The lawsuit was brought in July on behalf of six current and former students by the Southern Poverty Law Center and by the National Center for Lesbian Rights. It charges that district staff members, when they witnessed or heard reports of antigay harassment, tended to “ignore, minimize, dismiss, or in some instances, to blame the victim for the other students’ abusive behavior.”
One of the plaintiffs, Kyle Rooker, 14, has not declared his sexual orientation but was perceived by classmates as gay, he said, in part because he likes to wear glittery scarves and belt out Lady Gaga songs. In middle school he was called epithets almost daily, and once he was urinated on from above the stall as he used the toilet.
“I love attention, but that’s the kind of drama I just can’t handle,” Kyle said, adding that when he was threatened in the locker room, school officials had him change in an assistant principal’s office rather than stopping the bullying.
The district’s demand of neutrality on homosexuality, the suit says, is inherently stigmatizing, has inhibited teachers from responding aggressively to bullying and has deterred them from countering destructive stereotypes.
“This policy clearly sends a message to LGBT kids that there is something shameful about who they are and that they are not valid people in history,” said Jefferson Fietek, a drama teacher at Anoka Middle School for the Arts, using the abbreviation for lesbian, gay, bisexual and transgender people.
Mr. Fietek, the adviser to a recently formed Gay-Straight Alliance at his school, said he knew of several gay and lesbian students who had attempted or seriously considered suicide.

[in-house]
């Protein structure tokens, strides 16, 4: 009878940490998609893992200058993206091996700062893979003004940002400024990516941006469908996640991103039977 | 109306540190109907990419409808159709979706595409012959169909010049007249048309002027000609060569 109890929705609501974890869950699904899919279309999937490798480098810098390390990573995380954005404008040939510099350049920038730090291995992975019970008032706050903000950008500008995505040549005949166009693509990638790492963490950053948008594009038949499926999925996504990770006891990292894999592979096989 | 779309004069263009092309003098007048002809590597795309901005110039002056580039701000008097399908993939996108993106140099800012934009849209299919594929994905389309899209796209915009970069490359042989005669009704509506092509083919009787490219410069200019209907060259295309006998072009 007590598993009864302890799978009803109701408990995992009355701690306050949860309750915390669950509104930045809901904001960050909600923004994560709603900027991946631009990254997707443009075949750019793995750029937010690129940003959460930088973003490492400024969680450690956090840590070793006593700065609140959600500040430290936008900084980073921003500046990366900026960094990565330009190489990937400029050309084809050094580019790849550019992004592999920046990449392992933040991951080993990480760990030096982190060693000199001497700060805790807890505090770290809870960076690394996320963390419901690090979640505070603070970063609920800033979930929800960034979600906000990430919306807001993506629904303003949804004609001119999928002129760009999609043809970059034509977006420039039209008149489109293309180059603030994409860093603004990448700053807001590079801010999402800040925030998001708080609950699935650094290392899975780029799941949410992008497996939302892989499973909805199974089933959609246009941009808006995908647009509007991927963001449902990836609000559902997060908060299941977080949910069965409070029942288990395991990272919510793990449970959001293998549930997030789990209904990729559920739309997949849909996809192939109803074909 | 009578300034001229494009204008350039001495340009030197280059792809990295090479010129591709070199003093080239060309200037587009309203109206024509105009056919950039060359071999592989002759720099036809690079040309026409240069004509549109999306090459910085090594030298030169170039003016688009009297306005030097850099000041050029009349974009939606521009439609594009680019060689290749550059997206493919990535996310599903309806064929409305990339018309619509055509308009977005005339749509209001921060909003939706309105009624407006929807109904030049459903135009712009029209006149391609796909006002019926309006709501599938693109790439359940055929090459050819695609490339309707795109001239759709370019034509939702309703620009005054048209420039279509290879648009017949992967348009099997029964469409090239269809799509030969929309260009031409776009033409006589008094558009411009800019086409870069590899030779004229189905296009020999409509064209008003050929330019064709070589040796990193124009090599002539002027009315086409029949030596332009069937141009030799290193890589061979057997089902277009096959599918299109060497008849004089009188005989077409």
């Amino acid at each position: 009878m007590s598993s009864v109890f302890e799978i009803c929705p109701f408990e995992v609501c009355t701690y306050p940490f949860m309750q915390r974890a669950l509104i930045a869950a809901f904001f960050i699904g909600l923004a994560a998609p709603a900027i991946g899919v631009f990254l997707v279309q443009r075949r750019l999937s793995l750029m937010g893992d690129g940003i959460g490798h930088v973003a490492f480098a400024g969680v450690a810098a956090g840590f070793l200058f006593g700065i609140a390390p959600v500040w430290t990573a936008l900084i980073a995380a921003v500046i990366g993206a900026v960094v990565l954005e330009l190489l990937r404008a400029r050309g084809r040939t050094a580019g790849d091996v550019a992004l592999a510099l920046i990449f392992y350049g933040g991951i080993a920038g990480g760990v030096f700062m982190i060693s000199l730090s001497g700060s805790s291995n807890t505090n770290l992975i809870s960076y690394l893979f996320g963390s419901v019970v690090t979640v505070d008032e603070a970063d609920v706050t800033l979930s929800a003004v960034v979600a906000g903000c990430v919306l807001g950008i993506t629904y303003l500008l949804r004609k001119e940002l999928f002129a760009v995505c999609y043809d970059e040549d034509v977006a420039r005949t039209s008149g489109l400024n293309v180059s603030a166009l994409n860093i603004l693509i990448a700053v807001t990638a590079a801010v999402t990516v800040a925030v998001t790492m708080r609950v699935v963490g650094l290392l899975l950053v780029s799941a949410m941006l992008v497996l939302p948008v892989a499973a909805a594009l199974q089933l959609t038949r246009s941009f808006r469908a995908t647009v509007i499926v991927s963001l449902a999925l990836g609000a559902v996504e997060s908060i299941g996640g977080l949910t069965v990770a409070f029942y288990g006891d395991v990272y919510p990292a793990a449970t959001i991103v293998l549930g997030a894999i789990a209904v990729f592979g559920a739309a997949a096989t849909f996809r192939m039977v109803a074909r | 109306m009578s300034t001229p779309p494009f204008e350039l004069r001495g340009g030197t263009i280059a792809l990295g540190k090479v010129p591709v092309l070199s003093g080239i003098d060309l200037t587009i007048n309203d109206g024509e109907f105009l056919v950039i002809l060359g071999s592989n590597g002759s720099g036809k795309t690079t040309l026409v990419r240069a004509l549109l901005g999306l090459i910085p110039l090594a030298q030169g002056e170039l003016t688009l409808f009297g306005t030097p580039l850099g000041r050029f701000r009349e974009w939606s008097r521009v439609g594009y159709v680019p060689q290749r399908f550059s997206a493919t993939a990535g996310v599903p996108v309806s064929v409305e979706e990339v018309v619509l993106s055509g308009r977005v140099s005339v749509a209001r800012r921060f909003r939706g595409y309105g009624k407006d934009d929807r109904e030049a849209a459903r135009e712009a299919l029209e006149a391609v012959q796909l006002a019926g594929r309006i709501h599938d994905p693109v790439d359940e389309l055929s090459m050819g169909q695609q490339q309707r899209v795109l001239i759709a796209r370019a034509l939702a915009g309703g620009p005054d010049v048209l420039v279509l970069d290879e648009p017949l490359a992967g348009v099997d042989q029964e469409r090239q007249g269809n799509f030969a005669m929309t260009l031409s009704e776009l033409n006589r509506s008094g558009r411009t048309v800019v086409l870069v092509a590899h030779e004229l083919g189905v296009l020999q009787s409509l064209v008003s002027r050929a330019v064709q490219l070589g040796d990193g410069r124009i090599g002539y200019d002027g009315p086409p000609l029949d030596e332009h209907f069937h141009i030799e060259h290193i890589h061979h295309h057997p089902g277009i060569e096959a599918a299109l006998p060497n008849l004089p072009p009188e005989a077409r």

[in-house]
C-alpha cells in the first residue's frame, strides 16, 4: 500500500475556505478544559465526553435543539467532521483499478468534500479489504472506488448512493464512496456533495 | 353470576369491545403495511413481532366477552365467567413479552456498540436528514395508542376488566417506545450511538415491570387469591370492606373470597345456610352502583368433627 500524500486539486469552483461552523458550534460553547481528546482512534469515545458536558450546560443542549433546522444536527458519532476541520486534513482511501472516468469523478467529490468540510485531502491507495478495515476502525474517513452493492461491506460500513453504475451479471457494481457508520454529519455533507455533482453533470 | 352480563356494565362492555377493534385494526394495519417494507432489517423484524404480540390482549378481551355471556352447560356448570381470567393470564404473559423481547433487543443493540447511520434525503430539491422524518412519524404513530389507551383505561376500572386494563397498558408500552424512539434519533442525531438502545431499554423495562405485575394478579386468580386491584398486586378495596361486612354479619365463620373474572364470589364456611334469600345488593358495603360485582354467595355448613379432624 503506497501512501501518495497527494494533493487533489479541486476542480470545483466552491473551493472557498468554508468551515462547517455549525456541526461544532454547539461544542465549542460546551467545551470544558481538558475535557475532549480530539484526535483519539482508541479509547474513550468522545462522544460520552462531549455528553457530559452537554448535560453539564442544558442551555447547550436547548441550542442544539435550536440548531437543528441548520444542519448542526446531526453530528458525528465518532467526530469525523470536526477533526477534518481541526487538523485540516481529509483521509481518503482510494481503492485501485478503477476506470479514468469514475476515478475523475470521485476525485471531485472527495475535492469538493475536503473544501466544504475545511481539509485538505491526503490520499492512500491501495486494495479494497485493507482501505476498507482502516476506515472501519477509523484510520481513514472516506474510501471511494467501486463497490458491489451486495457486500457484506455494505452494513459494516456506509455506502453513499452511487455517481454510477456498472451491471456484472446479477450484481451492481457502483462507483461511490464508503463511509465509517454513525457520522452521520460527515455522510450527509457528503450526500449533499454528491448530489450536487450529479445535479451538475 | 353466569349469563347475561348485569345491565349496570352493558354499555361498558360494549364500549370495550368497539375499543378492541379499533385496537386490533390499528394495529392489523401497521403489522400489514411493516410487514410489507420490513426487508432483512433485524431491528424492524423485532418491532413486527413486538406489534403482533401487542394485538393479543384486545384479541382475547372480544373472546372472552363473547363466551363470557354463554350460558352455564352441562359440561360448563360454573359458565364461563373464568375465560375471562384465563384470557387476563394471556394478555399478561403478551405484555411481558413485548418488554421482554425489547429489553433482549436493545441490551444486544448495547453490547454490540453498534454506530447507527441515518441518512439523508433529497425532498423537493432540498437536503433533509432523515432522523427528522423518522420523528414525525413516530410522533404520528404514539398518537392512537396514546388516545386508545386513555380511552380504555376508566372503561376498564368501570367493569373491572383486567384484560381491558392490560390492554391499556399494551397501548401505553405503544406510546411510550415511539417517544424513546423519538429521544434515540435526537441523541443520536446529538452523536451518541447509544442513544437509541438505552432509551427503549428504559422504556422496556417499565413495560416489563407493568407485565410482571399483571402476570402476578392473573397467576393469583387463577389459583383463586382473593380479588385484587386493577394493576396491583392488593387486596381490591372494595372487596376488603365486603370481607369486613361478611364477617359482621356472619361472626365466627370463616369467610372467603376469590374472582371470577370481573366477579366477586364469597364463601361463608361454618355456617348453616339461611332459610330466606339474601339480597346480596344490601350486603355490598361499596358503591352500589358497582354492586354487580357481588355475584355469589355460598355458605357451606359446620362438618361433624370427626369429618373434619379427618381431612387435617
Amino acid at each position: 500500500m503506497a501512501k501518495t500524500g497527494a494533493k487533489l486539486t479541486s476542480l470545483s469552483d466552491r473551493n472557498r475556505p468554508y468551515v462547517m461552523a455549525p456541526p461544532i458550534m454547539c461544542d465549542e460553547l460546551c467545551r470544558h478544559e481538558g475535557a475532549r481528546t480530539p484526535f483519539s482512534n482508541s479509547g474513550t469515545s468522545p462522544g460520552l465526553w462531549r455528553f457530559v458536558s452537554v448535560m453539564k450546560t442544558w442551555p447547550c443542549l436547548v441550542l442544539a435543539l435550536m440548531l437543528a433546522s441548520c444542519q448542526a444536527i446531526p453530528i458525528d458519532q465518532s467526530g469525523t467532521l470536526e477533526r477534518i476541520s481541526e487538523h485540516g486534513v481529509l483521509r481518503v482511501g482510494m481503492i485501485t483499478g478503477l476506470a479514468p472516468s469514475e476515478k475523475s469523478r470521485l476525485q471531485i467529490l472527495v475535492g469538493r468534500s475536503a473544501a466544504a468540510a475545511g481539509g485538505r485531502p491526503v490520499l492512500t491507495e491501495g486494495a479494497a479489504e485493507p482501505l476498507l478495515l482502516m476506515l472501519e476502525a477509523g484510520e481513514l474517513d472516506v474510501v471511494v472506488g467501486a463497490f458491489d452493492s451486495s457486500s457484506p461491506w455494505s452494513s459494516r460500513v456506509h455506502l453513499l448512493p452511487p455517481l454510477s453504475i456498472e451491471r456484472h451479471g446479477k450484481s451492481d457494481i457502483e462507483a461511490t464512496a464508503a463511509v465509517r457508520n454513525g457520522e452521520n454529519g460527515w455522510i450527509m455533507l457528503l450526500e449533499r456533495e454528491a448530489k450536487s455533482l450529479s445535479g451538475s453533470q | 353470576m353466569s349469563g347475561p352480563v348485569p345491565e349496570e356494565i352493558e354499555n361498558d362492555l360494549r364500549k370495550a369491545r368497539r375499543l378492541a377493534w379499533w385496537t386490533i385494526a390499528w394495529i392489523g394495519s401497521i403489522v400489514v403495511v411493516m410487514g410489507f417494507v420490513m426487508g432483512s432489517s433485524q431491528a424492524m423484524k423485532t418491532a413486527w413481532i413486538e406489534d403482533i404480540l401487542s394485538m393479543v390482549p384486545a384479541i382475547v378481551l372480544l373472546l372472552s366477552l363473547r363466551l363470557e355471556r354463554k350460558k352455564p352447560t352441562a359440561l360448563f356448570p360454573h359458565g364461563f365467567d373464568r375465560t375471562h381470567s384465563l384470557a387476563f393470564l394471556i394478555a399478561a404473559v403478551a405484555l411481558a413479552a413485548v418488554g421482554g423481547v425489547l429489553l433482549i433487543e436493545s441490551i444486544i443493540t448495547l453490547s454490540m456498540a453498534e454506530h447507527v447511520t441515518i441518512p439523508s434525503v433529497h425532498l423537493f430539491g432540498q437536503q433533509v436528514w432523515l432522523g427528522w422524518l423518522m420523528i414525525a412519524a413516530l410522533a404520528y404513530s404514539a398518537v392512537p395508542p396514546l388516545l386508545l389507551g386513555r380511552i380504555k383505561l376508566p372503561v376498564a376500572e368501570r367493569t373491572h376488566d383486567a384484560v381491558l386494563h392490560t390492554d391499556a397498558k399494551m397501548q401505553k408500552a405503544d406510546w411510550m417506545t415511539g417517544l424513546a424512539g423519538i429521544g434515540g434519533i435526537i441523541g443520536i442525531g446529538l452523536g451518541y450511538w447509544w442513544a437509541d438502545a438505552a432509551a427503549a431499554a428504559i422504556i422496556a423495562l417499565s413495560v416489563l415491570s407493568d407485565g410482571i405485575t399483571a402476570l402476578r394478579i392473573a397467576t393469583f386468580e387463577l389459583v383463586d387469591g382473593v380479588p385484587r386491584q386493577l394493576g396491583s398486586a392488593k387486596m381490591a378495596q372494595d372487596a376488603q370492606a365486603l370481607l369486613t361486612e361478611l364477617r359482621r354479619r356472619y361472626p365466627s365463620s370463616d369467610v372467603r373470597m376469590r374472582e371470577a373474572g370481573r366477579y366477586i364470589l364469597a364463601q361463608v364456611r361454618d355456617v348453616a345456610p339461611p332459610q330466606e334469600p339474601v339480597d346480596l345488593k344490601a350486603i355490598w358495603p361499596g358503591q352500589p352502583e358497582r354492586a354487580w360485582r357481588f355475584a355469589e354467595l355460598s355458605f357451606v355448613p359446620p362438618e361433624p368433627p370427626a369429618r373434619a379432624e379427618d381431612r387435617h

Colleen Cashen, a psychologist and counselor at the Northdale Middle School, said that by singling out homosexuality, the policy created “an air of shame,” and that contradictory interpretations from the administration had left teachers afraid to test the limits, seeing homosexuality and the history of gay rights as taboo subjects. “I believe that the policy is creating a toxic environment for the students,” she said.
Mr. Carlson, the superintendent, agreed that bullying persists but strongly denied that the school environment is generally hostile. He said he welcomed further initiatives that could result from negotiations over the lawsuit or with the federal investigators. “We want all students to feel welcome and safe,” he said.
But conservative parents have organized to lobby against change. “Saying that you should accept two moms as a normal family — that would be advocacy,” said Tom Prichard, president of the Minnesota Family Council. “There should be no tolerance of bullying, but these groups are using the issue to try to press a social agenda.”
A group of district parents who are closely allied with the family council declined to be interviewed. Their Web site says that depression among gay teenagers is often the fault of gay rights advocates who create hopelessness: “When a child has been deliberately misinformed about the causes of homosexuality and told that homosexual acts are normal and natural, all hope for recovery is taken away.”
This article, “In Suburb, Battle Goes Public on Bullying Gay Students,” originally appeared at The New York Times.